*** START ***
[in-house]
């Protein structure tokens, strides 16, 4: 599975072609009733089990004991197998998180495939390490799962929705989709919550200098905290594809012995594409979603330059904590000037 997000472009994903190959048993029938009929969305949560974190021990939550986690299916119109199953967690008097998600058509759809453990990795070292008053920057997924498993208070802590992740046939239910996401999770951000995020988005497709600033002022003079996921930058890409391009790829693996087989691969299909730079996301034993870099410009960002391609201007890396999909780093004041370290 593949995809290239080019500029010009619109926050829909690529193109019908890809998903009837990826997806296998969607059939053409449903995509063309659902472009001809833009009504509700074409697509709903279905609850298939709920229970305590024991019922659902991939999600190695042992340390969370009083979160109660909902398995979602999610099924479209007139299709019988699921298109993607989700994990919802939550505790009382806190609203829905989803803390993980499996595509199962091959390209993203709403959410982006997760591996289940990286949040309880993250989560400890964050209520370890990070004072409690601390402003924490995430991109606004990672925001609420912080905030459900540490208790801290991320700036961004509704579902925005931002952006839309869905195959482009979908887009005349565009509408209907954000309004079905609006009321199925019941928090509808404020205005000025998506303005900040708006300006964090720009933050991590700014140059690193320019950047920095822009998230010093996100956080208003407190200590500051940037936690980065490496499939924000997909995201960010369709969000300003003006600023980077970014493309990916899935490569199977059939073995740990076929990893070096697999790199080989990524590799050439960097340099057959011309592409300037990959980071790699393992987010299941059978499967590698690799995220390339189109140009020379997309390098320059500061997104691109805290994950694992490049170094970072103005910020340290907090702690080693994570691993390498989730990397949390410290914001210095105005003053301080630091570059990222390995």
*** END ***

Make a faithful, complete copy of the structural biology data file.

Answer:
[in-house]
């Protein structure tokens, strides 16, 4: 599975072609009733089990004991197998998180495939390490799962929705989709919550200098905290594809012995594409979603330059904590000037 997000472009994903190959048993029938009929969305949560974190021990939550986690299916119109199953967690008097998600058509759809453990990795070292008053920057997924498993208070802590992740046939239910996401999770951000995020988005497709600033002022003079996921930058890409391009790829693996087989691969299909730079996301034993870099410009960002391609201007890396999909780093004041370290 593949995809290239080019500029010009619109926050829909690529193109019908890809998903009837990826997806296998969607059939053409449903995509063309659902472009001809833009009504509700074409697509709903279905609850298939709920229970305590024991019922659902991939999600190695042992340390969370009083979160109660909902398995979602999610099924479209007139299709019988699921298109993607989700994990919802939550505790009382806190609203829905989803803390993980499996595509199962091959390209993203709403959410982006997760591996289940990286949040309880993250989560400890964050209520370890990070004072409690601390402003924490995430991109606004990672925001609420912080905030459900540490208790801290991320700036961004509704579902925005931002952006839309869905195959482009979908887009005349565009509408209907954000309004079905609006009321199925019941928090509808404020205005000025998506303005900040708006300006964090720009933050991590700014140059690193320019950047920095822009998230010093996100956080208003407190200590500051940037936690980065490496499939924000997909995201960010369709969000300003003006600023980077970014493309990916899935490569199977059939073995740990076929990893070096697999790199080989990524590799050439960097340099057959011309592409300037990959980071790699393992987010299941059978499967590698690799995220390339189109140009020379997309390098320059500061997104691109805290994950694992490049170094970072103005910020340290907090702690080693994570691993390498989730990397949390410290914001210095105005003053301080630091570059990222390995």